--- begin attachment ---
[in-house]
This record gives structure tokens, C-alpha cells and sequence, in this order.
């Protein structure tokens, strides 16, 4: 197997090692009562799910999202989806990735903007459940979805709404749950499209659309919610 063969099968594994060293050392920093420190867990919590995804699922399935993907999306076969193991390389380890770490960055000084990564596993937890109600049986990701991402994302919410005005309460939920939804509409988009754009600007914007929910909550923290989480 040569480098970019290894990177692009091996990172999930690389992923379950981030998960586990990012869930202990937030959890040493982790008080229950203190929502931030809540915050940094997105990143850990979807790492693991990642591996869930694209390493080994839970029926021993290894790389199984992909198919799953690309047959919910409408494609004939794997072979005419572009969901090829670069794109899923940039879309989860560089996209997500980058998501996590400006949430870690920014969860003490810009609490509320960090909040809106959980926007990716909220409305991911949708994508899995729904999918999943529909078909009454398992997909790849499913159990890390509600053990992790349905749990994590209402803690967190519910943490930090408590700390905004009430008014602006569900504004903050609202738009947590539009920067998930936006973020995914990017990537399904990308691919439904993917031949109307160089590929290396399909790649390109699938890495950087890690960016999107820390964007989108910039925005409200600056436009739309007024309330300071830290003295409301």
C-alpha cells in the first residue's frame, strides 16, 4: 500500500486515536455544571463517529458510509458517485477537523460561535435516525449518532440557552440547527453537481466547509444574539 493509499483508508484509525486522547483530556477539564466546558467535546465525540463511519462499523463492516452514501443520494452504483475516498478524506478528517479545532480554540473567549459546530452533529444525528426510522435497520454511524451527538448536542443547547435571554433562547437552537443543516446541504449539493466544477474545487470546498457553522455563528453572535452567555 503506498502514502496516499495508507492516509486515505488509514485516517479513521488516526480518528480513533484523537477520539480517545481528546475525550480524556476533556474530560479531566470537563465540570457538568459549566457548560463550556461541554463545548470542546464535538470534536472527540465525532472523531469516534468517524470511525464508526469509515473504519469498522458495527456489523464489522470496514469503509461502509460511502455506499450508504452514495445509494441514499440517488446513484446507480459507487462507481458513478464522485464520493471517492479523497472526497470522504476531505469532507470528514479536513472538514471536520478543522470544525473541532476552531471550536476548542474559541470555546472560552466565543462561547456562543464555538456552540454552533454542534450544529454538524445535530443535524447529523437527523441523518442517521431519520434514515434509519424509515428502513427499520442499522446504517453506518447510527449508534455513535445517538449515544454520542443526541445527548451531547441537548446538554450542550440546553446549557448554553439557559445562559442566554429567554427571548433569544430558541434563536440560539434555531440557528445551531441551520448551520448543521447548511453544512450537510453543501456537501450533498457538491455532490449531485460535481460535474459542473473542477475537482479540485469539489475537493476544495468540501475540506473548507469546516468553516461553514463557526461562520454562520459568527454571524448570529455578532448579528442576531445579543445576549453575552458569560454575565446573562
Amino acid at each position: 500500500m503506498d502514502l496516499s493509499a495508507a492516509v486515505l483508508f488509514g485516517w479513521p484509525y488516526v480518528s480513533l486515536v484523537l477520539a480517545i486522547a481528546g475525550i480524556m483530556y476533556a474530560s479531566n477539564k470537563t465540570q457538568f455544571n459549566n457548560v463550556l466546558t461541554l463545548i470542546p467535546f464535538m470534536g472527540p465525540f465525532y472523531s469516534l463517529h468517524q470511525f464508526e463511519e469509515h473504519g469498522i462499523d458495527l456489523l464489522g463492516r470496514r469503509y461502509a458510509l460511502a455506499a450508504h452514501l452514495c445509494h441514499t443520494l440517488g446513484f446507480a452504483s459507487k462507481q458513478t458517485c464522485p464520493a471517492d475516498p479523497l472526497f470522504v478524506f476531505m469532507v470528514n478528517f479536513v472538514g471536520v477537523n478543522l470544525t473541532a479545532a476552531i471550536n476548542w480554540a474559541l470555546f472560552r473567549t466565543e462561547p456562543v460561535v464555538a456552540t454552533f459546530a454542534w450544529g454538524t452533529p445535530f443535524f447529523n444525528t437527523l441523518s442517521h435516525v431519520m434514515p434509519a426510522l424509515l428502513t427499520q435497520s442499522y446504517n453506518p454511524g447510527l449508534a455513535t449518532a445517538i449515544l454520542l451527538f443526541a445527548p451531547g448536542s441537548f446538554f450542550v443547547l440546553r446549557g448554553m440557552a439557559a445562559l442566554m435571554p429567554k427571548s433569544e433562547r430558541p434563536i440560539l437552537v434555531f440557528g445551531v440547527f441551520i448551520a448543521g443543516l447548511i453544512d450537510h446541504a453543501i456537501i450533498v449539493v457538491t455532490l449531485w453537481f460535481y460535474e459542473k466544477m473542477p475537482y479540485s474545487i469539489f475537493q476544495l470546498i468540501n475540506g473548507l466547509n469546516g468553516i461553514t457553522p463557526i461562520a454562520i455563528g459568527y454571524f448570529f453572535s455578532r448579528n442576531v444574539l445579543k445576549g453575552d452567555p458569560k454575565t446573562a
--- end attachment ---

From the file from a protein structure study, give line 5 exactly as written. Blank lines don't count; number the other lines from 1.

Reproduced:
Amino acid at each position: 500500500m503506498d502514502l496516499s493509499a495508507a492516509v486515505l483508508f488509514g485516517w479513521p484509525y488516526v480518528s480513533l486515536v484523537l477520539a480517545i486522547a481528546g475525550i480524556m483530556y476533556a474530560s479531566n477539564k470537563t465540570q457538568f455544571n459549566n457548560v463550556l466546558t461541554l463545548i470542546p467535546f464535538m470534536g472527540p465525540f465525532y472523531s469516534l463517529h468517524q470511525f464508526e463511519e469509515h473504519g469498522i462499523d458495527l456489523l464489522g463492516r470496514r469503509y461502509a458510509l460511502a455506499a450508504h452514501l452514495c445509494h441514499t443520494l440517488g446513484f446507480a452504483s459507487k462507481q458513478t458517485c464522485p464520493a471517492d475516498p479523497l472526497f470522504v478524506f476531505m469532507v470528514n478528517f479536513v472538514g471536520v477537523n478543522l470544525t473541532a479545532a476552531i471550536n476548542w480554540a474559541l470555546f472560552r473567549t466565543e462561547p456562543v460561535v464555538a456552540t454552533f459546530a454542534w450544529g454538524t452533529p445535530f443535524f447529523n444525528t437527523l441523518s442517521h435516525v431519520m434514515p434509519a426510522l424509515l428502513t427499520q435497520s442499522y446504517n453506518p454511524g447510527l449508534a455513535t449518532a445517538i449515544l454520542l451527538f443526541a445527548p451531547g448536542s441537548f446538554f450542550v443547547l440546553r446549557g448554553m440557552a439557559a445562559l442566554m435571554p429567554k427571548s433569544e433562547r430558541p434563536i440560539l437552537v434555531f440557528g445551531v440547527f441551520i448551520a448543521g443543516l447548511i453544512d450537510h446541504a453543501i456537501i450533498v449539493v457538491t455532490l449531485w453537481f460535481y460535474e459542473k466544477m473542477p475537482y479540485s474545487i469539489f475537493q476544495l470546498i468540501n475540506g473548507l466547509n469546516g468553516i461553514t457553522p463557526i461562520a454562520i455563528g459568527y454571524f448570529f453572535s455578532r448579528n442576531v444574539l445579543k445576549g453575552d452567555p458569560k454575565t446573562a